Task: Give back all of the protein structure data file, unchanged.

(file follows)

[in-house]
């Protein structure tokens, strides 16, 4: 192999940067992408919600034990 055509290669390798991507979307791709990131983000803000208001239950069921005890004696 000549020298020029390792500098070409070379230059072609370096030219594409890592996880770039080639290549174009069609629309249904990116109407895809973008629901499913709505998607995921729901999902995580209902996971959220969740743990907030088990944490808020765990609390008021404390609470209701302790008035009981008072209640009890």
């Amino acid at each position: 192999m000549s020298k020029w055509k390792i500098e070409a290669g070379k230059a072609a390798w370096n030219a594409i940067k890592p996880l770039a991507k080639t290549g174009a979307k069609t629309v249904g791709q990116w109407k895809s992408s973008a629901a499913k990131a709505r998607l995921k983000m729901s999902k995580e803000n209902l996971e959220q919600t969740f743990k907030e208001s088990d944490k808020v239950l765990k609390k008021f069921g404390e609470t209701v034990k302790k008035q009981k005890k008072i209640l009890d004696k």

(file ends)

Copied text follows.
[in-house]
């Protein structure tokens, strides 16, 4: 192999940067992408919600034990 055509290669390798991507979307791709990131983000803000208001239950069921005890004696 000549020298020029390792500098070409070379230059072609370096030219594409890592996880770039080639290549174009069609629309249904990116109407895809973008629901499913709505998607995921729901999902995580209902996971959220969740743990907030088990944490808020765990609390008021404390609470209701302790008035009981008072209640009890």
């Amino acid at each position: 192999m000549s020298k020029w055509k390792i500098e070409a290669g070379k230059a072609a390798w370096n030219a594409i940067k890592p996880l770039a991507k080639t290549g174009a979307k069609t629309v249904g791709q990116w109407k895809s992408s973008a629901a499913k990131a709505r998607l995921k983000m729901s999902k995580e803000n209902l996971e959220q919600t969740f743990k907030e208001s088990d944490k808020v239950l765990k609390k008021f069921g404390e609470t209701v034990k302790k008035q009981k005890k008072i209640l009890d004696k």